Twitter chief executive Jack Dorsey has issued a series of tweets to say banning US President Donald Trump from the social media platform after last week’s violence at the Capitol was the “right decision,” but worries about setting a dangerous precedent.
“Having to take these actions fragment the public conversation,” Mr Dorsey wrote in his first statement on the matter.
“They divide us. They limit the potential for clarification, redemption, and learning. And sets a precedent I feel is dangerous: the power an individual or corporation has over a part of the global public conversation.”
San Francisco-based Twitter last week removed Mr Trump’s account, which had 88 million followers, citing the risk of further violence following the storming of the Capitol by supporters of the President.
The ban drew criticism from some Republicans who said it quelled the president’s right to free speech. German Chancellor Angela Merkel also warned through a spokesman that legislators, not private companies, should decide on potential curbs to free expression.
In his Twitter thread, Mr Dorsey said while he took no pride in the ban, “offline harm as a result of online speech is demonstrably real, and what drives our policy and enforcement above all”.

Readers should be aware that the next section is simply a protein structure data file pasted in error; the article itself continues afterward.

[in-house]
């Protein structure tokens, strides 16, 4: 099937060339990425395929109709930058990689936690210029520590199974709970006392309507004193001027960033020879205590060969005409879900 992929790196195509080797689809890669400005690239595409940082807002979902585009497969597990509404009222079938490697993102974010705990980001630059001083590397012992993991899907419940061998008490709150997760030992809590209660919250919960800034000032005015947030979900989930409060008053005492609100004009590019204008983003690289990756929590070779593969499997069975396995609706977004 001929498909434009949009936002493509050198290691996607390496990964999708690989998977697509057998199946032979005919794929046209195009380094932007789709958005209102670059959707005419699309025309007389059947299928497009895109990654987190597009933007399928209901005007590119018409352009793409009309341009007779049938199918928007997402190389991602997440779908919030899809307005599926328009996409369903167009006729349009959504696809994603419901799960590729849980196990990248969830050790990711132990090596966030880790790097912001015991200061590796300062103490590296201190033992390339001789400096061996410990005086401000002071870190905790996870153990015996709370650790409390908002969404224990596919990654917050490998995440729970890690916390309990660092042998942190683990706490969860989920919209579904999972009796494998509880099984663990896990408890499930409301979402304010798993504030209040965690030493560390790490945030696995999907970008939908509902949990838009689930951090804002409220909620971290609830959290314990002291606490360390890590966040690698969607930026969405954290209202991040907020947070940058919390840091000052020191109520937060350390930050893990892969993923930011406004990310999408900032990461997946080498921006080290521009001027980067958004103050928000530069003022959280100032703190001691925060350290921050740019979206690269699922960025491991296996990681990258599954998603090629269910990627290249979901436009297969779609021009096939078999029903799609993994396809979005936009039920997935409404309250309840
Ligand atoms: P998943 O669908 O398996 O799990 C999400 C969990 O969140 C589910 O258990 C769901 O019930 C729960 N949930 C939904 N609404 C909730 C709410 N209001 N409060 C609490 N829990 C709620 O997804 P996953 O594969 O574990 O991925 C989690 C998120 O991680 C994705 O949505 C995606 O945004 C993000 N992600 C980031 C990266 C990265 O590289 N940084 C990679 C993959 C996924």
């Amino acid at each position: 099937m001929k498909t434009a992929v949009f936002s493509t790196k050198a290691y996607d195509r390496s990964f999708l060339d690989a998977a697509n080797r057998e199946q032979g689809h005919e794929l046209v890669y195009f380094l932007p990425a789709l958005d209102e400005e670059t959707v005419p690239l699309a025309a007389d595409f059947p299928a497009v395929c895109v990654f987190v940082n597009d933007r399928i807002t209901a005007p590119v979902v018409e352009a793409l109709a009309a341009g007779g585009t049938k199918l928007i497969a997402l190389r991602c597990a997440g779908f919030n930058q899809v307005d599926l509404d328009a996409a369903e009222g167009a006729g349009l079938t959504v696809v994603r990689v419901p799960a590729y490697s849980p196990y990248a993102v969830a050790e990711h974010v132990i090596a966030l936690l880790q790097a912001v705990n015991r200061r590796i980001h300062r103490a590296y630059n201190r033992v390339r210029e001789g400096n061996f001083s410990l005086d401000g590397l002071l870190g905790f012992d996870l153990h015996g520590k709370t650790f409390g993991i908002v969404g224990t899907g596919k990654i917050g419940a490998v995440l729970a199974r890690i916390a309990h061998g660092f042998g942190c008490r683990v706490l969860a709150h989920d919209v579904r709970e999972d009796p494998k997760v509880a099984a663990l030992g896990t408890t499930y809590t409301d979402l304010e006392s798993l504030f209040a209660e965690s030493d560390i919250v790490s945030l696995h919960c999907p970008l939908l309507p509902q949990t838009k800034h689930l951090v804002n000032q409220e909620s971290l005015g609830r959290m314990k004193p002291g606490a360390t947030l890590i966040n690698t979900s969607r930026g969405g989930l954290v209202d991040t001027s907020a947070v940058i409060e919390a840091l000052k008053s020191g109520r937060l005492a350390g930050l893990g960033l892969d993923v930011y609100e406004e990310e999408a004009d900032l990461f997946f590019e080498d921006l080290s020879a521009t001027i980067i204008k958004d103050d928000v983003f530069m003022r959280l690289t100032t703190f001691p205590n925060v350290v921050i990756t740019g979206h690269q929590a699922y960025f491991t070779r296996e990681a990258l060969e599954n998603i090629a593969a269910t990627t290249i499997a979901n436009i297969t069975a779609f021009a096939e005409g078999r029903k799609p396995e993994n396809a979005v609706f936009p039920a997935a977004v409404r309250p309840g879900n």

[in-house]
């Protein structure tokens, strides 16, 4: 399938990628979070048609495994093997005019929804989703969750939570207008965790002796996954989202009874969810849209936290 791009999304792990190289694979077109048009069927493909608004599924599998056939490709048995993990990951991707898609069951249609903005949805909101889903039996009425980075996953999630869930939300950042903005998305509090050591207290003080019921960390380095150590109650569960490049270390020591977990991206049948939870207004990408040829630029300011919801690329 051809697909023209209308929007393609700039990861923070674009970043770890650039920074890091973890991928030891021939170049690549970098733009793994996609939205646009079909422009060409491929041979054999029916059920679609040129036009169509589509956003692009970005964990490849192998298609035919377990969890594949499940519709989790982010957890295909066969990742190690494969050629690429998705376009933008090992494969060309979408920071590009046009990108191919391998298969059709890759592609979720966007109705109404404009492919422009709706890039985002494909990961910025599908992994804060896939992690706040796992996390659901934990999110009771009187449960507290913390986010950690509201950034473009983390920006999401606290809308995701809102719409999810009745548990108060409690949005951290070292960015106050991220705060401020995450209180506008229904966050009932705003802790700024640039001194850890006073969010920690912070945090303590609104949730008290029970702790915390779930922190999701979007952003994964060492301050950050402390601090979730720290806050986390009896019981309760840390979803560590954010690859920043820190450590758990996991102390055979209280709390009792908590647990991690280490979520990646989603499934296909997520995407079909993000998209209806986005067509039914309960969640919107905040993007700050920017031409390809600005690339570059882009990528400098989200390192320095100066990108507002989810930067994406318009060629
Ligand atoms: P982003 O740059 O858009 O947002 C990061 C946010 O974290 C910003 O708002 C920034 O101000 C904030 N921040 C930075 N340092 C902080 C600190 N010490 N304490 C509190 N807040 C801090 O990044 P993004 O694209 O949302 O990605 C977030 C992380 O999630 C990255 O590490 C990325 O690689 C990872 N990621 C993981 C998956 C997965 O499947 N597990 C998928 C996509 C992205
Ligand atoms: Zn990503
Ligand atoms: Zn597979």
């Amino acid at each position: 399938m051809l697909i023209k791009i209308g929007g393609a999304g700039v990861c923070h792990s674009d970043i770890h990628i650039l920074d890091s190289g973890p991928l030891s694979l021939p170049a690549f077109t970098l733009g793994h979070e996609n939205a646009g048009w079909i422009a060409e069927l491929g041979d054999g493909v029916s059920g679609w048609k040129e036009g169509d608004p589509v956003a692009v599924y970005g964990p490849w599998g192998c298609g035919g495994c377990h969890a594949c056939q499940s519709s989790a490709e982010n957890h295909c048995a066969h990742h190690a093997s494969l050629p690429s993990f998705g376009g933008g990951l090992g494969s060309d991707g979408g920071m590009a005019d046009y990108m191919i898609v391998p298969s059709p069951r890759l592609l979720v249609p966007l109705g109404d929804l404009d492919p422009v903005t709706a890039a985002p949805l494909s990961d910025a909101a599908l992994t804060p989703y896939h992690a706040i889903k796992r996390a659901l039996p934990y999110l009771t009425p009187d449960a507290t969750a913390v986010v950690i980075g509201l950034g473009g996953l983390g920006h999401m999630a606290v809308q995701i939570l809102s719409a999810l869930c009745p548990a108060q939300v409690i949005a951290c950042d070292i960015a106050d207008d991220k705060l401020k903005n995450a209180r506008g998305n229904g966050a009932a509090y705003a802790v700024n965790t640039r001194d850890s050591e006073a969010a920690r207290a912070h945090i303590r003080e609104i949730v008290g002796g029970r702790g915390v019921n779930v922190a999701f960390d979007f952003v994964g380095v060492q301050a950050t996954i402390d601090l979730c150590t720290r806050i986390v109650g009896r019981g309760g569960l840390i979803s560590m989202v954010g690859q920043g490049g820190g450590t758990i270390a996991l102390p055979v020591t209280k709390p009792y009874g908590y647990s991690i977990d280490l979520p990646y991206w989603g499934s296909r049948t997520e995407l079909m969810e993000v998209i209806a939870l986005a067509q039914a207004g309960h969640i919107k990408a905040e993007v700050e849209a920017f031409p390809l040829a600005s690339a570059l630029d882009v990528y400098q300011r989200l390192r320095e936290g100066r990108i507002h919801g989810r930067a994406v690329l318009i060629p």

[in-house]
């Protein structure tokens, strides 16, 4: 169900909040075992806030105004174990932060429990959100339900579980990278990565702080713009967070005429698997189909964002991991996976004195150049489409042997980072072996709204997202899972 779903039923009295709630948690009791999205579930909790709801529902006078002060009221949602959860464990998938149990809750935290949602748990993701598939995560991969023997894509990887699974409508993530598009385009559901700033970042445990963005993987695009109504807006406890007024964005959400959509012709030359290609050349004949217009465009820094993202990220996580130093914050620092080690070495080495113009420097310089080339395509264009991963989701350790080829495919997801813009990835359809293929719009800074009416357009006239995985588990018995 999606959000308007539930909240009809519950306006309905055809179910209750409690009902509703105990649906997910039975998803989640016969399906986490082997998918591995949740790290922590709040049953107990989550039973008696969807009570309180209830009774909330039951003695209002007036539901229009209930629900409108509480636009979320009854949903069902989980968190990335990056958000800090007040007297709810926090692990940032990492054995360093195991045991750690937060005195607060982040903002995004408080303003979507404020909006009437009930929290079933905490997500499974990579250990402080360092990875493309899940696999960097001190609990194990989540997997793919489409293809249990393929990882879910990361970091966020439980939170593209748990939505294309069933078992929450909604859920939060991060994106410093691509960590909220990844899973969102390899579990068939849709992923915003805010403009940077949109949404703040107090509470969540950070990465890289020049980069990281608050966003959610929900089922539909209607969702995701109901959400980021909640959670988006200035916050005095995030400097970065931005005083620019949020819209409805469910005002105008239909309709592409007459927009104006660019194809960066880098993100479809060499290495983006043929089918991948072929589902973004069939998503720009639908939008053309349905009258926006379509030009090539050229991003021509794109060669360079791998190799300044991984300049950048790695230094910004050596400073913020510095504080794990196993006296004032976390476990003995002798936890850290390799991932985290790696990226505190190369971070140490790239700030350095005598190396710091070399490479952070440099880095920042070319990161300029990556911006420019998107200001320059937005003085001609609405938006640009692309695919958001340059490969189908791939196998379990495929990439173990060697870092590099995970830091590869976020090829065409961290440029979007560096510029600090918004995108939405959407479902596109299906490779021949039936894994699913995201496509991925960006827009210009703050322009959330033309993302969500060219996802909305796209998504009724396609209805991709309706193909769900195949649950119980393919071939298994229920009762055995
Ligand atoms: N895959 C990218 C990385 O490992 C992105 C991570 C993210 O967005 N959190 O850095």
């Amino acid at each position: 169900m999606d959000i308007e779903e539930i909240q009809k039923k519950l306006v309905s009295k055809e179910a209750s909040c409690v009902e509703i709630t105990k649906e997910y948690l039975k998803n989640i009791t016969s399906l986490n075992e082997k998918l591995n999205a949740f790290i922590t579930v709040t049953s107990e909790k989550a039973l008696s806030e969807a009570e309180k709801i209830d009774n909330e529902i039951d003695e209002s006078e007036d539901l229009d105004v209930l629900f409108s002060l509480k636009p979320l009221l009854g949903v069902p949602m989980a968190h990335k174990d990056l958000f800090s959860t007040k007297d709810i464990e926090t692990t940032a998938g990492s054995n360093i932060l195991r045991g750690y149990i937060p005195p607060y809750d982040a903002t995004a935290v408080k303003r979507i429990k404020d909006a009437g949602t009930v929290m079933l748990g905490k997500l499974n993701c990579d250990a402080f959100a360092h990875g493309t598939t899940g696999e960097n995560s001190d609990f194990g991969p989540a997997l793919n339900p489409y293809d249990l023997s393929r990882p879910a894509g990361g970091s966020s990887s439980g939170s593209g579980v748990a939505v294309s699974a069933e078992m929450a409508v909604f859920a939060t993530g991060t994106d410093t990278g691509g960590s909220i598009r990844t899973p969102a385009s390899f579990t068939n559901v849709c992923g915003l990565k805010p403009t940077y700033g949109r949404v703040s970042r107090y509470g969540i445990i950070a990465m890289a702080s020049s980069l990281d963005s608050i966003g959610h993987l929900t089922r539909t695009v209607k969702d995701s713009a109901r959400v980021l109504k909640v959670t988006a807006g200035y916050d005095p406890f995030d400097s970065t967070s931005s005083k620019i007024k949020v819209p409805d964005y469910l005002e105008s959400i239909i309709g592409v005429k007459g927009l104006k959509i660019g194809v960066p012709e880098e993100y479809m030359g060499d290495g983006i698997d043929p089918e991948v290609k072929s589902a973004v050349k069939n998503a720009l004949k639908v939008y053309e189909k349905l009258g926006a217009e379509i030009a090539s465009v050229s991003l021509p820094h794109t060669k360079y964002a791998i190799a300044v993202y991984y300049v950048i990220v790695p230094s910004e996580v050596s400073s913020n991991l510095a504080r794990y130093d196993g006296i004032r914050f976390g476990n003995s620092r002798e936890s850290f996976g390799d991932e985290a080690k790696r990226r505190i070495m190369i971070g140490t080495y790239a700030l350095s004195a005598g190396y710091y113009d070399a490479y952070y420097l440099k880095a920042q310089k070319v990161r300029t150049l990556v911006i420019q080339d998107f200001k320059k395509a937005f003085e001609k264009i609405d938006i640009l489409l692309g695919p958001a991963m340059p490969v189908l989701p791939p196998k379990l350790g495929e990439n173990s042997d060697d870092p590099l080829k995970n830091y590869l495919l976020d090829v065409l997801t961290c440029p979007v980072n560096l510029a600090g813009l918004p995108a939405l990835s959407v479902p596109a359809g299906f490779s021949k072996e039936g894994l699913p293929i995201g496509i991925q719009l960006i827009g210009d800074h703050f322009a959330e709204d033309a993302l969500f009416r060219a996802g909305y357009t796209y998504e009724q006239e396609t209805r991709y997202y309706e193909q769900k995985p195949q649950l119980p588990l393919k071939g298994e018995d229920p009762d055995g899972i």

Even so, he added, “While there are clear and obvious exceptions, I feel a ban is a failure of ours ultimately to promote healthy conversation.”
Banning the @RealDonaldTrump Twitter account had “real and significant ramifications,” Mr Dorsey wrote, noting how the widespread suspension of the President by many platforms challenged the notion that if people didn’t like Twitter’s rules, they could simply go somewhere else.
Twitter has introduced a series of measures in the past year such as labels, warnings and distribution restrictions to reduce the need for decisions about removing content entirely from the service.
Mr Dorsey has said he believes those measures can promote more fruitful, or “healthy”, conversations online and lessen the impact of bad behaviour.
The Twitter CEO said bans by social media companies on Mr Trump after last week’s violence were emboldened by each other’s actions even though they were not co-ordinated. But in the long term, the precedent set “will be destructive to the noble purpose and ideals of the open internet”.
Supporters of Mr Trump who has repeatedly made baseless claims challenging Democrat Joe Biden’s victory in the November election, stormed the US Capitol on Wednesday, trying to halt the certification by Congress of Mr Biden’s Electoral College win.
All of the major social media platforms – Facebook, Google’s YouTube, Snap – have now banned the president, too. Snap said late Wednesday (US time) that it would make its ban permanent.